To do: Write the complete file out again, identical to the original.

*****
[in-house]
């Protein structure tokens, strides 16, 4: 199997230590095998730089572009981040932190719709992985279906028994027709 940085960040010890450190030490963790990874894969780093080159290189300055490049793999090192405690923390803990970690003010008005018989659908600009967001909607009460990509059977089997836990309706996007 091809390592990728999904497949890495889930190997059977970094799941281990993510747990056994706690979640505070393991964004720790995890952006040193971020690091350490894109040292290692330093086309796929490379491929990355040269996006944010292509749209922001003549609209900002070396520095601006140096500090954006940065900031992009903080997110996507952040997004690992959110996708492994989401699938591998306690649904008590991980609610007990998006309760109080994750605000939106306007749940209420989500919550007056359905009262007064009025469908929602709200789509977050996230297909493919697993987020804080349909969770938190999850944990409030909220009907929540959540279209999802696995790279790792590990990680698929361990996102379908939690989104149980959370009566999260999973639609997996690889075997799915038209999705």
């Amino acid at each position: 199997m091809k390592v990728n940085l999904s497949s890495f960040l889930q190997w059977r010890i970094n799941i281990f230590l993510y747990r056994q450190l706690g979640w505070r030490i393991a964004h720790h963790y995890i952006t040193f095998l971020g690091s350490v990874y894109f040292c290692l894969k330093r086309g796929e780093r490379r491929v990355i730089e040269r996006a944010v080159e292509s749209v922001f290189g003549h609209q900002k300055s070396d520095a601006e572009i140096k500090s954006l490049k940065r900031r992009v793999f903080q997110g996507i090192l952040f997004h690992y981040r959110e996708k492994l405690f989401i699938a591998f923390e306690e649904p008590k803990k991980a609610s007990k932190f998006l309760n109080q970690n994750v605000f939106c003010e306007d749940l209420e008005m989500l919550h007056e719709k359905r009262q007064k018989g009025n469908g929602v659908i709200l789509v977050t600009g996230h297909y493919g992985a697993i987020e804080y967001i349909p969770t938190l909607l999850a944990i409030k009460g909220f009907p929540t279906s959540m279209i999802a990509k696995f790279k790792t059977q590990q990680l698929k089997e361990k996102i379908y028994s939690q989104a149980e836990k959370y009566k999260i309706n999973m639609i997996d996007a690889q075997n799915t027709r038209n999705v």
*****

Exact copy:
[in-house]
């Protein structure tokens, strides 16, 4: 199997230590095998730089572009981040932190719709992985279906028994027709 940085960040010890450190030490963790990874894969780093080159290189300055490049793999090192405690923390803990970690003010008005018989659908600009967001909607009460990509059977089997836990309706996007 091809390592990728999904497949890495889930190997059977970094799941281990993510747990056994706690979640505070393991964004720790995890952006040193971020690091350490894109040292290692330093086309796929490379491929990355040269996006944010292509749209922001003549609209900002070396520095601006140096500090954006940065900031992009903080997110996507952040997004690992959110996708492994989401699938591998306690649904008590991980609610007990998006309760109080994750605000939106306007749940209420989500919550007056359905009262007064009025469908929602709200789509977050996230297909493919697993987020804080349909969770938190999850944990409030909220009907929540959540279209999802696995790279790792590990990680698929361990996102379908939690989104149980959370009566999260999973639609997996690889075997799915038209999705």
């Amino acid at each position: 199997m091809k390592v990728n940085l999904s497949s890495f960040l889930q190997w059977r010890i970094n799941i281990f230590l993510y747990r056994q450190l706690g979640w505070r030490i393991a964004h720790h963790y995890i952006t040193f095998l971020g690091s350490v990874y894109f040292c290692l894969k330093r086309g796929e780093r490379r491929v990355i730089e040269r996006a944010v080159e292509s749209v922001f290189g003549h609209q900002k300055s070396d520095a601006e572009i140096k500090s954006l490049k940065r900031r992009v793999f903080q997110g996507i090192l952040f997004h690992y981040r959110e996708k492994l405690f989401i699938a591998f923390e306690e649904p008590k803990k991980a609610s007990k932190f998006l309760n109080q970690n994750v605000f939106c003010e306007d749940l209420e008005m989500l919550h007056e719709k359905r009262q007064k018989g009025n469908g929602v659908i709200l789509v977050t600009g996230h297909y493919g992985a697993i987020e804080y967001i349909p969770t938190l909607l999850a944990i409030k009460g909220f009907p929540t279906s959540m279209i999802a990509k696995f790279k790792t059977q590990q990680l698929k089997e361990k996102i379908y028994s939690q989104a149980e836990k959370y009566k999260i309706n999973m639609i997996d996007a690889q075997n799915t027709r038209n999705v």